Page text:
10) GOIN' TO BROWNSVILLE
Now this is pure, utter, unadulterated blues at its very core. Though I can't find any information confirming my belief, I think this possibly could be another Leadbelly song. Again it's just Ry Cooder on guitar with some very bendy bluesy notes, and on every 4th beat he will slap the guitar to give a plodding sort of sound. This is so very reminiscent of the deep south....what I believe the very essence, heart and spirit of that part of the USA to be, is held entirely in this one simple, single song. It's largely about a man travelling to Brownsville, Texas, to see his woman after a long absence. True blues!
11) DARK IS THE NIGHT
I will be as short as I can on my description of this track, because if I say everything I feel about it, I will end up typing not just paragraphs, but chapters.....reams and reams. Ry's rendition of genius Blind Willie Johnson's composition is as good as the original. It was used as part of the score for the movie Paris, Texas, for which Ry composed the rest of the music. Not only is this track so exquisitely sad and soulful....very slow with notes bending all over the place, positively oozing great depth....it in my mind can't now be separated from Paris, Texas - I can't hear the track without the association happening. That's fine though as for me Paris, Texas is a masterpiece which was one of the first things I reviewed on DooYoo. Ry's version of this song is entirely instrumental, whereas Blind Willie Johnson hummed some of it in his very distinctive, gruff - but wholly honest and soulful voice. This is one of the most moving pieces of music ever written, and though I do enshrine Blind Willie Johnson's version as something almost holy (along with his other music....of which there is very little available, so what is around, is like gold-dust), Ry does it complete justice - I suspect, because he FEELS blues as it should be felt, and is able to transmute the true feeling via his own musical skill. I want to give this track 100 out of 10, but can't as that would be silly....so, let's settle for a stonking........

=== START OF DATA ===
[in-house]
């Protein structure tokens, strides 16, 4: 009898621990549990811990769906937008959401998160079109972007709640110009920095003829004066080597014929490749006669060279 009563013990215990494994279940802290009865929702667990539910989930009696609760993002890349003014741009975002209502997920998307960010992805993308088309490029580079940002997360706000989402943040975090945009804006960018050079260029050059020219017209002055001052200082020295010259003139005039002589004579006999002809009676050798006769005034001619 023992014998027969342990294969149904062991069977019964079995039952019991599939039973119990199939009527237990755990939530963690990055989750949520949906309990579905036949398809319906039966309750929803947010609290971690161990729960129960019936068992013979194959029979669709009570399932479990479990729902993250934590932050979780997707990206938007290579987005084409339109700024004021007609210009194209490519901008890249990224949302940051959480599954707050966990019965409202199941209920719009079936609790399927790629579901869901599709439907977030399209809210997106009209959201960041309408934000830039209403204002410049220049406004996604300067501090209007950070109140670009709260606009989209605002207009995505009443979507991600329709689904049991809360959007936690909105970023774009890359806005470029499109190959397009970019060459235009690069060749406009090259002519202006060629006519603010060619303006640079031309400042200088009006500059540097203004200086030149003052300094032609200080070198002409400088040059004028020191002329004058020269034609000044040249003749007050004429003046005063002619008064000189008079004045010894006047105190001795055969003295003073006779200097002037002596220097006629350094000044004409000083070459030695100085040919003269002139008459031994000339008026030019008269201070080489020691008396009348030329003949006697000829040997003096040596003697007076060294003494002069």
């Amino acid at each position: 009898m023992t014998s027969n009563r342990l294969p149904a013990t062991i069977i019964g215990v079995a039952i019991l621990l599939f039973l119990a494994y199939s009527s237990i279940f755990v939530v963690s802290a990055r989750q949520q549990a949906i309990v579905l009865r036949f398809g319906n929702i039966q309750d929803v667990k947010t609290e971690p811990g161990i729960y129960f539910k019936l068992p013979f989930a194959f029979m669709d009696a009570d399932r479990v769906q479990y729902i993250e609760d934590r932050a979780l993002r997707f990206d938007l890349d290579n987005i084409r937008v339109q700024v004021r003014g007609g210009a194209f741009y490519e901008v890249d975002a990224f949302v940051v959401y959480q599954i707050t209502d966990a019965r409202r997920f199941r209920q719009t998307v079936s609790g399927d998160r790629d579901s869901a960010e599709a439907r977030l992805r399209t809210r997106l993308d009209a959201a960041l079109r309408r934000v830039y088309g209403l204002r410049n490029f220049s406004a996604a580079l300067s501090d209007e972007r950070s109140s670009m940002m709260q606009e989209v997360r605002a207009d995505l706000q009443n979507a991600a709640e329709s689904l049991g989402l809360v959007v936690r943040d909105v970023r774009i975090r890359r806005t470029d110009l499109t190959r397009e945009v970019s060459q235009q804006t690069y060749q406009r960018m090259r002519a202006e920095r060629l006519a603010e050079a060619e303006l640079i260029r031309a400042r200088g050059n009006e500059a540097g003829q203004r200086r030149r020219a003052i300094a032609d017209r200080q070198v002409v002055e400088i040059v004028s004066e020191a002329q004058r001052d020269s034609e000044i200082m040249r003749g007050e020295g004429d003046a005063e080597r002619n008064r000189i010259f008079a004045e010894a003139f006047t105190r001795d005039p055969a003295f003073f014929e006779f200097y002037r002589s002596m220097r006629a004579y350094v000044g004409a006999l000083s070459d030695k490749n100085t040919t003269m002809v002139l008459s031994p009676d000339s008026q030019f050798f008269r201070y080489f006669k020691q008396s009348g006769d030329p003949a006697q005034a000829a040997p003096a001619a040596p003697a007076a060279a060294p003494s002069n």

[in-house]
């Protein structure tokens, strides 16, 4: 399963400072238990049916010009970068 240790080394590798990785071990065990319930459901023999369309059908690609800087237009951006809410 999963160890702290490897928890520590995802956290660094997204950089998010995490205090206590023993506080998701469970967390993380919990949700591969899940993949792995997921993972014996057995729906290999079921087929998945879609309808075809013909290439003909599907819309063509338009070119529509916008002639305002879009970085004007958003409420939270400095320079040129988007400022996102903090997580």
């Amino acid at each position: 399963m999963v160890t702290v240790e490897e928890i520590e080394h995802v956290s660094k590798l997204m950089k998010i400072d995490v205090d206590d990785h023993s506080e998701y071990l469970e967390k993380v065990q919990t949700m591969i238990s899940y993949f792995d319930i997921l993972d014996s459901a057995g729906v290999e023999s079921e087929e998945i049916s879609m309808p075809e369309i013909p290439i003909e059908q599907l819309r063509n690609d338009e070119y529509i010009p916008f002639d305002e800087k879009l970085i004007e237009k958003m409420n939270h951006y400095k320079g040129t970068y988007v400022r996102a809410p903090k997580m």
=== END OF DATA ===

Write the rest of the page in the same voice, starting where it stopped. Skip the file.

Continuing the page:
....... 10/10 with multiple commendations
This was the very first Ry Cooder album I bought and heard extensively, and I feel it gave me an excellent grounding as regards what to expect of him in general. This man is a true genius, and I'm sad that he is very highly rated only in certain circles.
I often wonder why people say they don't like blues, so I ask them to give me some examples of what to them, typifies blues - and they usually come up with tracks that are essentially urbanised R&B. I like that kind of music myself, but it's only one branch of blues - this offering from Ry Cooder is his own interpretation of the real thing, the core of blues, the birth of the blues, way down in the cotton belt of the USA - blues that arose from slavery, human misery, hardship...yet within its sadness, carrying a strength which saw the people who sung and played it in the first instance, through some of the most awful injustices perpetrated from one human being to another that modern history (outside of war) has known.
Thanks for reading!
Disc #1 Tracklisting
2 France Chance
3 One Meatball
4 Do Re Mi
5 Old Kentucky Home
6 How Can A Poor Man Stand Such Times And Live
7 And Live
8 Available Space
9 Pig Meat
10 Police Dog Blues
11 Goin' To Brownsville
12 Dark Is The Night